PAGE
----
Barbara Taylor Bradford was born and raised in England. She started her writing career on the Yorkshire Evening Post and later worked as a journalist in London. Her first novel, A Woman of Substance, became an enduring bestseller and was followed by twenty-four bestselling novels. Her books have sold more than eighty-one million copies worldwide in more than ninety countries and forty languages, and ten mini-series and television movies have been made of her books. She lives in New York City with her husband, television producer Robert Bradford..
For the 30th anniversary of her first novel, A Woman of Substance, Bradford delivers her 25th book. The riches-to-more-riches tale features beloved matriarch Emma Harte's plucky great-granddaughter, M, who, at 23, moves to New York to start a modeling career, banking on her intelligence and business savvy, her Audrey Hepburn looks and her well-connected friends to help her. A violent attack had compelled M to leave behind a life of privilege in London, and from her new home in a shared Chelsea brownstone, M begins her ascent, eventually landing on the catwalks of Paris and falling in love with a famous British actor, though her successes soon attract the attention of family enemies. The plot, while contrived, satisfies on the fashion-and-passion front, and, as always, at the heart of the action stands a determined heroine scrambling up the ladder of success supported by minor characters, each with a complicated backstory. Fans will not mind if the connections holding them together seem tenuous. (Oct.) Copyright 2009 Reed Business Information.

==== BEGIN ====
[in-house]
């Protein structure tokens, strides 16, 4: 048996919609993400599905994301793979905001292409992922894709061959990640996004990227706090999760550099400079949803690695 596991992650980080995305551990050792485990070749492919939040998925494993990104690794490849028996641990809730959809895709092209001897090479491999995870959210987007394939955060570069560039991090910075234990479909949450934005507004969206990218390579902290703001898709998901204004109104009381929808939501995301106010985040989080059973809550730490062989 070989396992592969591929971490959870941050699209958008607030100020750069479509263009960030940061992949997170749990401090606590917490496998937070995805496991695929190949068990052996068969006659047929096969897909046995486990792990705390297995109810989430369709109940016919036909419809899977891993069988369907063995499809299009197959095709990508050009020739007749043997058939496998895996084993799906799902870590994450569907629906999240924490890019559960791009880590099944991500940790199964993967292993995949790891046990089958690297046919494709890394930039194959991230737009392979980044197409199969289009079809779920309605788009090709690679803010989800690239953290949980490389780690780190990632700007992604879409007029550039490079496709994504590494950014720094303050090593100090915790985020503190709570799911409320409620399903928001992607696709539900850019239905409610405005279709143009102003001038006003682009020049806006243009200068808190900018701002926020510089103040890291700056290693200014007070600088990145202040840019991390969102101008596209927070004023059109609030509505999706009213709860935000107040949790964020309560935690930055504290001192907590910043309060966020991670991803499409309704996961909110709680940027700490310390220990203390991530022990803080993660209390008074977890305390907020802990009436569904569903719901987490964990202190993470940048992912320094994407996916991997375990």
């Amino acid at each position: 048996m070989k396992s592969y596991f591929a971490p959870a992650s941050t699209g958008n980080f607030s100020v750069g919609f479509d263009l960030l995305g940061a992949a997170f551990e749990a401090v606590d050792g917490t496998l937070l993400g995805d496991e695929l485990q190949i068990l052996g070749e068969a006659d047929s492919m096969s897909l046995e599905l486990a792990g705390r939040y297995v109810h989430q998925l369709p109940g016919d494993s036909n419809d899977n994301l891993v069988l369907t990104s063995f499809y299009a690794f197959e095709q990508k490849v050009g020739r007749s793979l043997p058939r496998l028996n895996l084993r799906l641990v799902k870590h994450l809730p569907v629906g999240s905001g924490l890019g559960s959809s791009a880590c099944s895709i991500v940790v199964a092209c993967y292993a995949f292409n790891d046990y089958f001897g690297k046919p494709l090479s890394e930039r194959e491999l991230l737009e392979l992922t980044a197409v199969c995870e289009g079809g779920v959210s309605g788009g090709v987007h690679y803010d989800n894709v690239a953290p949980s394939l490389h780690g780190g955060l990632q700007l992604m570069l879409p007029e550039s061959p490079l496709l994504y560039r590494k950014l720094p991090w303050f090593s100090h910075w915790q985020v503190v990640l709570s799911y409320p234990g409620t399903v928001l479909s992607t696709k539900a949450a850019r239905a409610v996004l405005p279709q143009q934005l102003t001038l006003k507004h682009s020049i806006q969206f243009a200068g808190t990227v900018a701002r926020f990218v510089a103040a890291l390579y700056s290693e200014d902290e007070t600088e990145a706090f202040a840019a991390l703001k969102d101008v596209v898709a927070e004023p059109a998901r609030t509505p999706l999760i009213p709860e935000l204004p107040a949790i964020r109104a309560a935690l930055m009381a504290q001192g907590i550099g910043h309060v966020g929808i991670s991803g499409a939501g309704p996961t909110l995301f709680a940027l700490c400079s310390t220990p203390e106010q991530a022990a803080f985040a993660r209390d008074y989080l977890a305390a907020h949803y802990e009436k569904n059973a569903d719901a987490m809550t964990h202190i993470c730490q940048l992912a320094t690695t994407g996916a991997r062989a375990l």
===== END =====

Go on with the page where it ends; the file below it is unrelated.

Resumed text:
Praise for Barbara Taylor Bradford:
'Queen of the genre.' Sunday Times
`Few novelists are as consummate as Barbara Taylor Bradford at keeping the reader turning the page. She is one of the world's best at spinning yarns.' Guardian
`A classic saga of loyalty, secrets, passion and intrigue...if you've been suffering withdrawal symptoms from Downton, this is for you' Daily Mail
`As romantic and thrilling as the rest' Independent on Sunday
`Another great yarn from the ultimate storyteller' The Sun
`The storyteller of substance.' The Times